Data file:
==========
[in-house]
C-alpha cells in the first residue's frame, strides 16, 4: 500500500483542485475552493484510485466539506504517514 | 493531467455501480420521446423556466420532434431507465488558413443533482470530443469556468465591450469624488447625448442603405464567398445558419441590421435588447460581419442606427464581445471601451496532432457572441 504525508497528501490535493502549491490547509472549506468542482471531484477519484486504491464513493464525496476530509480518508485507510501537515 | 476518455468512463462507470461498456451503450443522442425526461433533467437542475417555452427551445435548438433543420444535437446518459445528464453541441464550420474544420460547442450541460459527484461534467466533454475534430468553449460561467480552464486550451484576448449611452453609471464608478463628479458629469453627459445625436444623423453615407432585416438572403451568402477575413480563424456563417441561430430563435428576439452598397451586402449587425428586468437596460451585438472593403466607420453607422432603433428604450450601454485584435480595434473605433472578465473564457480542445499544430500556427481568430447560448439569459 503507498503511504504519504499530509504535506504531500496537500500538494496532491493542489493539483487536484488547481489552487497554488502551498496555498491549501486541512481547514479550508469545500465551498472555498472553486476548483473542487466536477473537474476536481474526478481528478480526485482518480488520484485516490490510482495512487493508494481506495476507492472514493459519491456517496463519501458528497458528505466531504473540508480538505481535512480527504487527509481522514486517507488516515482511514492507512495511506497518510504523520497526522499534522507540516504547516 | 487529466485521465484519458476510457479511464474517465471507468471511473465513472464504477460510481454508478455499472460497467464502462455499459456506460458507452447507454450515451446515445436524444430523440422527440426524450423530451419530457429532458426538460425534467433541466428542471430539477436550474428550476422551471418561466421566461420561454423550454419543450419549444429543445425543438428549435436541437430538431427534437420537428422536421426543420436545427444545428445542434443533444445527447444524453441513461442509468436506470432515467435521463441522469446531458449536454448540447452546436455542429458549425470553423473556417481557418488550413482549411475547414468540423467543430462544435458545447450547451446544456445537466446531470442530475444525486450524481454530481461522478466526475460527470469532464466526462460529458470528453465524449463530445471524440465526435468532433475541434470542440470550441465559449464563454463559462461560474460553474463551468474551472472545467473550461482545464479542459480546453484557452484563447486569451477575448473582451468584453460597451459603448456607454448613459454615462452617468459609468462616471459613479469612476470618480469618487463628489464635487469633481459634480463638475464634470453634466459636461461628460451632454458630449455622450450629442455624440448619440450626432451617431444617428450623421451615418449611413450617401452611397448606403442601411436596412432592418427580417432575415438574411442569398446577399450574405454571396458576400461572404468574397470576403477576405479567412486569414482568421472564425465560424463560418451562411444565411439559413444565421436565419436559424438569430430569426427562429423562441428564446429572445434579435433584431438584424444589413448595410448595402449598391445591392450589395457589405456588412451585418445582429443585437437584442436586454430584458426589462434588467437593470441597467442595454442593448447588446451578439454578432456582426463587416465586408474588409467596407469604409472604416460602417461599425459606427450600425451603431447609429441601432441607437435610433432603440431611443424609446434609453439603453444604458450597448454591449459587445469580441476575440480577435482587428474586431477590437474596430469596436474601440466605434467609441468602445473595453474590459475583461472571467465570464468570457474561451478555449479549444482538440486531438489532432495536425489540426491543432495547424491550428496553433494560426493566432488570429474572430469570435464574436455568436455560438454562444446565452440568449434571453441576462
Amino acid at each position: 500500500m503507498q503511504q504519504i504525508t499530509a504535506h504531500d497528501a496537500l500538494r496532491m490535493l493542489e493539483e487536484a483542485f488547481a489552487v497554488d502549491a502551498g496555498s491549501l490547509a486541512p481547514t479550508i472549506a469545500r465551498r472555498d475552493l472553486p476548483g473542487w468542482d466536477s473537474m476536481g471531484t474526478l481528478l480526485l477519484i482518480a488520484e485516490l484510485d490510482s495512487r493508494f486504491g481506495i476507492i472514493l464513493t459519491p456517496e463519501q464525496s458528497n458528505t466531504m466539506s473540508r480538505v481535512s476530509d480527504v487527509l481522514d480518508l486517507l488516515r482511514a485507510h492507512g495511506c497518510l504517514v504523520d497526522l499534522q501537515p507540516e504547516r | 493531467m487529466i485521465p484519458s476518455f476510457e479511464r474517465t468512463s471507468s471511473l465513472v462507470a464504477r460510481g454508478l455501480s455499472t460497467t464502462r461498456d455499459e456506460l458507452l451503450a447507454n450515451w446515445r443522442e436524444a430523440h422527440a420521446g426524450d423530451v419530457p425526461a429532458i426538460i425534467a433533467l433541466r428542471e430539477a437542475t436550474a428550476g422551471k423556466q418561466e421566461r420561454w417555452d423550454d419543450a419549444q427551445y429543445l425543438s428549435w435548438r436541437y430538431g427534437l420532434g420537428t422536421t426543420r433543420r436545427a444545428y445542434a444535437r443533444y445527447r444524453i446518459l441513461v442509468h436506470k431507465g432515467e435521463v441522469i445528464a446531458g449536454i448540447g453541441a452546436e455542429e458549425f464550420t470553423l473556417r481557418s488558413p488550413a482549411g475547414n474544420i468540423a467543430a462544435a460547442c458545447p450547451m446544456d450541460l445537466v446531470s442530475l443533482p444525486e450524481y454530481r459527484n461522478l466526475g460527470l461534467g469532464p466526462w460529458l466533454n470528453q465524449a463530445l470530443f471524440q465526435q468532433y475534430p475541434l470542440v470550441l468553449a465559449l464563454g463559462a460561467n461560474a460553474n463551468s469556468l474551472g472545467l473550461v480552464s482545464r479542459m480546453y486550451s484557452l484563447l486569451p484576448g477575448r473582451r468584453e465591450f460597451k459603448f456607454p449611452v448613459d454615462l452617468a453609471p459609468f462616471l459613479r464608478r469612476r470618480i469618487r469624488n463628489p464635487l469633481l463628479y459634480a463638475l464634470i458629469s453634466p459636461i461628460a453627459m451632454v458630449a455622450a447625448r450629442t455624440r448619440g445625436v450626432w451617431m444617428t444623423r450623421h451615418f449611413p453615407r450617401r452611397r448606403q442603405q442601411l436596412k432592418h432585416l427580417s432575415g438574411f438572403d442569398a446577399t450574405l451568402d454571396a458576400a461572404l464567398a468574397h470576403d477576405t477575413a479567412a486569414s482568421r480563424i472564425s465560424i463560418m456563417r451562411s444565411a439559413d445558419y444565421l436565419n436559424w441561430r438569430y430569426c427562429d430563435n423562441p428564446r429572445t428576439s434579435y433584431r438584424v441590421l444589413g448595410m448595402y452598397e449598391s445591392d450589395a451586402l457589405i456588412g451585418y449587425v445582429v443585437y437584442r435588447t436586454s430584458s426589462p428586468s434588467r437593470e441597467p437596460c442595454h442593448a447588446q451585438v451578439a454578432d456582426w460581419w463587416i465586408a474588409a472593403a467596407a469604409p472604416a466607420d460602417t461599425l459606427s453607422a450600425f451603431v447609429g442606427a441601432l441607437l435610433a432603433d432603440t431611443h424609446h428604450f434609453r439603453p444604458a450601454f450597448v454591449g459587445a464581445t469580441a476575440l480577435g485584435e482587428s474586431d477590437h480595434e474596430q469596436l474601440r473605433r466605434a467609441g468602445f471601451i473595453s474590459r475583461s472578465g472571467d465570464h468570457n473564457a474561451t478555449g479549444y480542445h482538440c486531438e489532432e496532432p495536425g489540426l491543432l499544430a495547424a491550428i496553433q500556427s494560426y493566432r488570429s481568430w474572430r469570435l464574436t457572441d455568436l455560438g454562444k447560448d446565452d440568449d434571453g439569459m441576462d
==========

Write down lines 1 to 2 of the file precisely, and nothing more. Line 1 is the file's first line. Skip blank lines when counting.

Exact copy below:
[in-house]
C-alpha cells in the first residue's frame, strides 16, 4: 500500500483542485475552493484510485466539506504517514 | 493531467455501480420521446423556466420532434431507465488558413443533482470530443469556468465591450469624488447625448442603405464567398445558419441590421435588447460581419442606427464581445471601451496532432457572441 504525508497528501490535493502549491490547509472549506468542482471531484477519484486504491464513493464525496476530509480518508485507510501537515 | 476518455468512463462507470461498456451503450443522442425526461433533467437542475417555452427551445435548438433543420444535437446518459445528464453541441464550420474544420460547442450541460459527484461534467466533454475534430468553449460561467480552464486550451484576448449611452453609471464608478463628479458629469453627459445625436444623423453615407432585416438572403451568402477575413480563424456563417441561430430563435428576439452598397451586402449587425428586468437596460451585438472593403466607420453607422432603433428604450450601454485584435480595434473605433472578465473564457480542445499544430500556427481568430447560448439569459 503507498503511504504519504499530509504535506504531500496537500500538494496532491493542489493539483487536484488547481489552487497554488502551498496555498491549501486541512481547514479550508469545500465551498472555498472553486476548483473542487466536477473537474476536481474526478481528478480526485482518480488520484485516490490510482495512487493508494481506495476507492472514493459519491456517496463519501458528497458528505466531504473540508480538505481535512480527504487527509481522514486517507488516515482511514492507512495511506497518510504523520497526522499534522507540516504547516 | 487529466485521465484519458476510457479511464474517465471507468471511473465513472464504477460510481454508478455499472460497467464502462455499459456506460458507452447507454450515451446515445436524444430523440422527440426524450423530451419530457429532458426538460425534467433541466428542471430539477436550474428550476422551471418561466421566461420561454423550454419543450419549444429543445425543438428549435436541437430538431427534437420537428422536421426543420436545427444545428445542434443533444445527447444524453441513461442509468436506470432515467435521463441522469446531458449536454448540447452546436455542429458549425470553423473556417481557418488550413482549411475547414468540423467543430462544435458545447450547451446544456445537466446531470442530475444525486450524481454530481461522478466526475460527470469532464466526462460529458470528453465524449463530445471524440465526435468532433475541434470542440470550441465559449464563454463559462461560474460553474463551468474551472472545467473550461482545464479542459480546453484557452484563447486569451477575448473582451468584453460597451459603448456607454448613459454615462452617468459609468462616471459613479469612476470618480469618487463628489464635487469633481459634480463638475464634470453634466459636461461628460451632454458630449455622450450629442455624440448619440450626432451617431444617428450623421451615418449611413450617401452611397448606403442601411436596412432592418427580417432575415438574411442569398446577399450574405454571396458576400461572404468574397470576403477576405479567412486569414482568421472564425465560424463560418451562411444565411439559413444565421436565419436559424438569430430569426427562429423562441428564446429572445434579435433584431438584424444589413448595410448595402449598391445591392450589395457589405456588412451585418445582429443585437437584442436586454430584458426589462434588467437593470441597467442595454442593448447588446451578439454578432456582426463587416465586408474588409467596407469604409472604416460602417461599425459606427450600425451603431447609429441601432441607437435610433432603440431611443424609446434609453439603453444604458450597448454591449459587445469580441476575440480577435482587428474586431477590437474596430469596436474601440466605434467609441468602445473595453474590459475583461472571467465570464468570457474561451478555449479549444482538440486531438489532432495536425489540426491543432495547424491550428496553433494560426493566432488570429474572430469570435464574436455568436455560438454562444446565452440568449434571453441576462